Integrations can offer some of the best features and quality experiences to your customers. To deploy a successful integration, first identify the problem you are trying to solve and the portion of the mission statement to which it relates. An example of a problem-mission statement identification is: “Our goal of ‘round-the-clock service’ drives our company to provide an IVR feature allowing callers to reschedule product deliveries after hours.”
Once the problem has been effectively identified, the next step is to gather the correct resources and make them available. When your vendor(s) begin to design a solution for your defined feature, they will begin to ask questions such as:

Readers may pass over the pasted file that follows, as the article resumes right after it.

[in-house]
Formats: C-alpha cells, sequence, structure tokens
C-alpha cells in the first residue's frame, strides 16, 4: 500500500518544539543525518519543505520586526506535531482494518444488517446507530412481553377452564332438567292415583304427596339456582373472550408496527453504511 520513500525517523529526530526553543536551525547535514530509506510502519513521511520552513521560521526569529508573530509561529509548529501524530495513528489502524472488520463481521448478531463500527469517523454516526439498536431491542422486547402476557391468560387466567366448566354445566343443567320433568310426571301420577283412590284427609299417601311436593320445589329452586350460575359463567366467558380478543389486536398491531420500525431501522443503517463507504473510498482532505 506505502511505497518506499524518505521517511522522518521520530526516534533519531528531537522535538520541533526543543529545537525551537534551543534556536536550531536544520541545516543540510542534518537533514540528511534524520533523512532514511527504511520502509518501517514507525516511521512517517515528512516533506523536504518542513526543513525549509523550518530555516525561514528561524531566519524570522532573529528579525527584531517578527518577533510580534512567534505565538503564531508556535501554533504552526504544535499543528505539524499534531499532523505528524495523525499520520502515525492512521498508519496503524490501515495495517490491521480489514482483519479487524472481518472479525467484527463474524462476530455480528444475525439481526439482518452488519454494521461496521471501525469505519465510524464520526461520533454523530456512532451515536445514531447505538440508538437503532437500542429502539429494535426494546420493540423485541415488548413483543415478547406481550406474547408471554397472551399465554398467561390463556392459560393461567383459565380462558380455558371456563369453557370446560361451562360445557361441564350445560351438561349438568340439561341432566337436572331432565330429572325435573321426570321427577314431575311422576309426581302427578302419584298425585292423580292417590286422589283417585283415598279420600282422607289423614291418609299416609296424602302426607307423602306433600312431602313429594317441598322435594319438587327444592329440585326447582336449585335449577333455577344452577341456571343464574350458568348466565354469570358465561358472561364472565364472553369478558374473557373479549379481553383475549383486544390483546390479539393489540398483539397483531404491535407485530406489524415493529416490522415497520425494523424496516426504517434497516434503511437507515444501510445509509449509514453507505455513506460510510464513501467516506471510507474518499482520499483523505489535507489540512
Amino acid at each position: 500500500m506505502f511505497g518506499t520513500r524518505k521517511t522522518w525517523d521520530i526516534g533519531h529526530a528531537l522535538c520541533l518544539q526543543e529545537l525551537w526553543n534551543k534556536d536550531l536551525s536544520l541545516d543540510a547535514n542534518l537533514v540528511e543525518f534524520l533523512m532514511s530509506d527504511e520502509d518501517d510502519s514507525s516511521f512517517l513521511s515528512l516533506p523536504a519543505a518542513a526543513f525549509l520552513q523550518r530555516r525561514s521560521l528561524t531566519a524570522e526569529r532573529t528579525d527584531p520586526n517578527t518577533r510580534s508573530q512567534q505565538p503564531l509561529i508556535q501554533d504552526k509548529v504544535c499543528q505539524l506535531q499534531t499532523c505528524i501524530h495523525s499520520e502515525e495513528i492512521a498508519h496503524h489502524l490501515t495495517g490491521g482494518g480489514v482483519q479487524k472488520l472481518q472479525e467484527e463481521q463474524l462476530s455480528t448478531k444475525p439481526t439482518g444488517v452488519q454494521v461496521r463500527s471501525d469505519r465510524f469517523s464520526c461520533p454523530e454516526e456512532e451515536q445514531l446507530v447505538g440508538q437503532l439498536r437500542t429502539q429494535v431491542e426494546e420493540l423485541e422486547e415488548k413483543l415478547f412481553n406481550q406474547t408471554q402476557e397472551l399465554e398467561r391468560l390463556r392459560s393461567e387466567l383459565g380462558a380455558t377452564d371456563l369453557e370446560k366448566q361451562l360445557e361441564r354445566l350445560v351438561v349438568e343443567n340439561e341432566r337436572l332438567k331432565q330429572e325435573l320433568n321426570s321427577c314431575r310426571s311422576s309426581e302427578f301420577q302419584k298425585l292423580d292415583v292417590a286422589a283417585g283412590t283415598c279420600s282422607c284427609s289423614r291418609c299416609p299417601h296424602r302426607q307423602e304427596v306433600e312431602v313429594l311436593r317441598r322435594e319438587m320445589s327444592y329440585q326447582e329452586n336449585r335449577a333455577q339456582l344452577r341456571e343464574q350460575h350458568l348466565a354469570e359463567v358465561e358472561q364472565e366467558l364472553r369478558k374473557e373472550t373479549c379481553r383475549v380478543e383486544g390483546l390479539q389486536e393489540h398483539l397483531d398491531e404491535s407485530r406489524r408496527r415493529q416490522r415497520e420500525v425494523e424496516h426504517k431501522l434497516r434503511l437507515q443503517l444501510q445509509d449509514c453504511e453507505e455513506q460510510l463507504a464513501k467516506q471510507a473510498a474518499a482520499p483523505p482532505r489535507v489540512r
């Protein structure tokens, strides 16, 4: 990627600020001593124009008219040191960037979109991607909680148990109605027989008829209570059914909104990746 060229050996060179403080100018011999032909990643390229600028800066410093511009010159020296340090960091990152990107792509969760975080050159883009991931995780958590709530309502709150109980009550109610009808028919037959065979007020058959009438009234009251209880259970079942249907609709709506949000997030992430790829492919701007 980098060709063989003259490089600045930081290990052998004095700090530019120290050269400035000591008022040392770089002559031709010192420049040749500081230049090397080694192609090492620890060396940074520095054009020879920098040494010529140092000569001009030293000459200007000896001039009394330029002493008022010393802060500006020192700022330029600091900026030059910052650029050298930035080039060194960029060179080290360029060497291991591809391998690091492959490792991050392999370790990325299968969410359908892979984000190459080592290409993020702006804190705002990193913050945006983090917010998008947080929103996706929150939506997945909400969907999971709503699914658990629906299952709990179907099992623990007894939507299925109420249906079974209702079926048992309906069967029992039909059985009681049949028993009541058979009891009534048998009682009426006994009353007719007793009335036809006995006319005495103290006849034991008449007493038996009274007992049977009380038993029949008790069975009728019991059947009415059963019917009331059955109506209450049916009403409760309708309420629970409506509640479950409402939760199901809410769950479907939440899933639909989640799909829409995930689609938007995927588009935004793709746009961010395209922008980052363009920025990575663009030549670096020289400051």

What system controls the deliveries?
How do you communicate with the system (database integration, web service, mainframe screen scrapes)?
What information does the system need in the request, and what information will the IVR receive in response?
These are all questions that can be considered and answered prior to the implementation beginning. During the process of gathering this information, use the time as an opportunity to assess your current backend systems. Does the communication stream appear overly complicated? Can the requests and responses to meet the feature’s need be condensed or consolidated? The fewer number of interfaces with which an IVR needs to integrate, the lower the project risk, and inevitably the end customer experience will have a higher level of satisfaction.